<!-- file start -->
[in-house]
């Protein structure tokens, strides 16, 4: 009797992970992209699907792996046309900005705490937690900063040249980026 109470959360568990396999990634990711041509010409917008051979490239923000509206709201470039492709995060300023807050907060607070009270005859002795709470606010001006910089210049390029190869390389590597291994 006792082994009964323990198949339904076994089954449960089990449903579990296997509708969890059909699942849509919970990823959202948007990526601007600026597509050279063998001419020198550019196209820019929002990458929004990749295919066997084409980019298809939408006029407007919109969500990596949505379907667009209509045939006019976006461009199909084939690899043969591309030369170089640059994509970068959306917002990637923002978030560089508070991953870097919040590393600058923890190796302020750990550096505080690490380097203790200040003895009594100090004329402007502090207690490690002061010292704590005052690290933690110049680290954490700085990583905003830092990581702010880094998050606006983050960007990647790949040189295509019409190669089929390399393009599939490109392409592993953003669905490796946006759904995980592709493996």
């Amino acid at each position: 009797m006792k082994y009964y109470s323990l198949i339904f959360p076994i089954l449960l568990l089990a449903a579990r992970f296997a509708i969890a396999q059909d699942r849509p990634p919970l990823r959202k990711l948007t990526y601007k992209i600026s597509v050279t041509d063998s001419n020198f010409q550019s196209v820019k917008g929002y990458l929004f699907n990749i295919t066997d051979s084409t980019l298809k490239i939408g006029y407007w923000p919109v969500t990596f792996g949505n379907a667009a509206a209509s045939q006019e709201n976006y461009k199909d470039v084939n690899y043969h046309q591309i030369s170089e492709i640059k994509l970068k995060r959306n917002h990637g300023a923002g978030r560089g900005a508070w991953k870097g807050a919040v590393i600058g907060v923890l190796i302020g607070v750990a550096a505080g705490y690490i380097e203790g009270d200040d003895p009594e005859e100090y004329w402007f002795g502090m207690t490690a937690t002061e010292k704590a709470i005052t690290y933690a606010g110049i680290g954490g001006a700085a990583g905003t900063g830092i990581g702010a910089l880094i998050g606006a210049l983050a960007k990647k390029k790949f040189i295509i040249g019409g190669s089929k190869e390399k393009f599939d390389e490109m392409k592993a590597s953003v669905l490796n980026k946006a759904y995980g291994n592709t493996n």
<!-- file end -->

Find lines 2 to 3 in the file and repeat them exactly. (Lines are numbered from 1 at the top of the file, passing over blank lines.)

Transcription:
């Protein structure tokens, strides 16, 4: 009797992970992209699907792996046309900005705490937690900063040249980026 109470959360568990396999990634990711041509010409917008051979490239923000509206709201470039492709995060300023807050907060607070009270005859002795709470606010001006910089210049390029190869390389590597291994 006792082994009964323990198949339904076994089954449960089990449903579990296997509708969890059909699942849509919970990823959202948007990526601007600026597509050279063998001419020198550019196209820019929002990458929004990749295919066997084409980019298809939408006029407007919109969500990596949505379907667009209509045939006019976006461009199909084939690899043969591309030369170089640059994509970068959306917002990637923002978030560089508070991953870097919040590393600058923890190796302020750990550096505080690490380097203790200040003895009594100090004329402007502090207690490690002061010292704590005052690290933690110049680290954490700085990583905003830092990581702010880094998050606006983050960007990647790949040189295509019409190669089929390399393009599939490109392409592993953003669905490796946006759904995980592709493996």
């Amino acid at each position: 009797m006792k082994y009964y109470s323990l198949i339904f959360p076994i089954l449960l568990l089990a449903a579990r992970f296997a509708i969890a396999q059909d699942r849509p990634p919970l990823r959202k990711l948007t990526y601007k992209i600026s597509v050279t041509d063998s001419n020198f010409q550019s196209v820019k917008g929002y990458l929004f699907n990749i295919t066997d051979s084409t980019l298809k490239i939408g006029y407007w923000p919109v969500t990596f792996g949505n379907a667009a509206a209509s045939q006019e709201n976006y461009k199909d470039v084939n690899y043969h046309q591309i030369s170089e492709i640059k994509l970068k995060r959306n917002h990637g300023a923002g978030r560089g900005a508070w991953k870097g807050a919040v590393i600058g907060v923890l190796i302020g607070v750990a550096a505080g705490y690490i380097e203790g009270d200040d003895p009594e005859e100090y004329w402007f002795g502090m207690t490690a937690t002061e010292k704590a709470i005052t690290y933690a606010g110049i680290g954490g001006a700085a990583g905003t900063g830092i990581g702010a910089l880094i998050g606006a210049l983050a960007k990647k390029k790949f040189i295509i040249g019409g190669s089929k190869e390399k393009f599939d390389e490109m392409k592993a590597s953003v669905l490796n980026k946006a759904y995980g291994n592709t493996n």